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A reinvention of the traditional coloured ceramic floor tile. Made from unglazed, vitrified clay, the colours and patterns are formed from the clay body itself, meaning they never fade. Encaustic tiles were originally popularised by the Victorians, who valued their durability and vibrance, using them to pave the floors of many of that era’s grandest buildings.
Blocks of clay are marbled together by hand before being flattened in a 60 tonne hydraulic press, meaning every tile is different. They are suitable for interior and exterior use on floors and walls.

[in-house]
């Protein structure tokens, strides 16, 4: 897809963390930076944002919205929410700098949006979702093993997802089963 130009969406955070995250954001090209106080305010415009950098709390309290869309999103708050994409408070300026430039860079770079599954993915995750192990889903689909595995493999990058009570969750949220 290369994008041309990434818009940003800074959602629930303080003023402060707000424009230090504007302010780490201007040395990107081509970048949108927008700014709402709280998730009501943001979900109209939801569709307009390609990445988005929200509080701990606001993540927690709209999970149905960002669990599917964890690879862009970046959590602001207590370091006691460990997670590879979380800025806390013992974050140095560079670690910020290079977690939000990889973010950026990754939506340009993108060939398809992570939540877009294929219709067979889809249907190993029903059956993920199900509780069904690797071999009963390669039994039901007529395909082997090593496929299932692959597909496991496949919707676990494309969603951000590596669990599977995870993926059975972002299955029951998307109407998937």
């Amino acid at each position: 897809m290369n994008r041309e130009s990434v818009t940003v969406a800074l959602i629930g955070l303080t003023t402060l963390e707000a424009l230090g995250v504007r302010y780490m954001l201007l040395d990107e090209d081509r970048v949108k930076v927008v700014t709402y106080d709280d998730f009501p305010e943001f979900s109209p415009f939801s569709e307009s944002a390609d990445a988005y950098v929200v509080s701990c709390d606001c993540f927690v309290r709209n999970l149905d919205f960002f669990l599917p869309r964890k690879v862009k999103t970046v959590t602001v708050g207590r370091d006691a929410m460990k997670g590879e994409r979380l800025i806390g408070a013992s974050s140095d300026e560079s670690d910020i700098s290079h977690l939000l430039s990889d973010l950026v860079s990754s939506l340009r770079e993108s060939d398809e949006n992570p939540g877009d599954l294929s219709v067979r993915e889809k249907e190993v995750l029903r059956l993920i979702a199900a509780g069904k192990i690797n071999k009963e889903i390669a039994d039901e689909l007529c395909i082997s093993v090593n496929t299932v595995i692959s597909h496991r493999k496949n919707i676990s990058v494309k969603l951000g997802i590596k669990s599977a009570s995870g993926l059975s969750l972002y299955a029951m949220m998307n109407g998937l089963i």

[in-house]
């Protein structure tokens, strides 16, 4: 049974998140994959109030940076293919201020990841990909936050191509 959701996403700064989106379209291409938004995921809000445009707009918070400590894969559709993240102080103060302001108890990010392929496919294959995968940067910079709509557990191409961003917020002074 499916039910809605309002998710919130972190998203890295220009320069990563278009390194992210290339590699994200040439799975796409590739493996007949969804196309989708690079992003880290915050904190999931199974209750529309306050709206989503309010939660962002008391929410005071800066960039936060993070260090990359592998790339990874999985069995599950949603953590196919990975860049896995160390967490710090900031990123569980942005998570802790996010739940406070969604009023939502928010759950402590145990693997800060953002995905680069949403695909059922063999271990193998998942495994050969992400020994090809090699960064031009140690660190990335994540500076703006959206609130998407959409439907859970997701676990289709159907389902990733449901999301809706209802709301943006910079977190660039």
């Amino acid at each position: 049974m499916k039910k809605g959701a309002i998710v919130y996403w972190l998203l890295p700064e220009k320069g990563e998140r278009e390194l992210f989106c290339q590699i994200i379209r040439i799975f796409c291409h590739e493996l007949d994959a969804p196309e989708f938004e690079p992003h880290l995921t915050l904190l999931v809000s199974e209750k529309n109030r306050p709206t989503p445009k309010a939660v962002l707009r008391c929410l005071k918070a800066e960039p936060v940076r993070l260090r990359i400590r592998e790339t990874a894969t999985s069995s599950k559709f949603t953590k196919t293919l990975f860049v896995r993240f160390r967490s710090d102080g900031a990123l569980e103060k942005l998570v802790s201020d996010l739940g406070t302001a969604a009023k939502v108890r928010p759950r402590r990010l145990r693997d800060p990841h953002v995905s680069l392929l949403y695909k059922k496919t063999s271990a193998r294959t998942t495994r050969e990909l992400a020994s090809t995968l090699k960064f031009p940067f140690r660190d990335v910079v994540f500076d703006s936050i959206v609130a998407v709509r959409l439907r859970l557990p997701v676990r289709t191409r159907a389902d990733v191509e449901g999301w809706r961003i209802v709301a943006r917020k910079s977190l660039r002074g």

The development of the process grew out of research into historic encaustic tile clay recipes and the invention of a modern equivalent, which is slip resistant and
vitrifies at a low temperature, meaning less energy is used in its production. Different colours are created by adding minerals such as iron and cobalt to the base recipe. Blocks of each colour are marbled together by hand before being sliced and pressed into tile shape.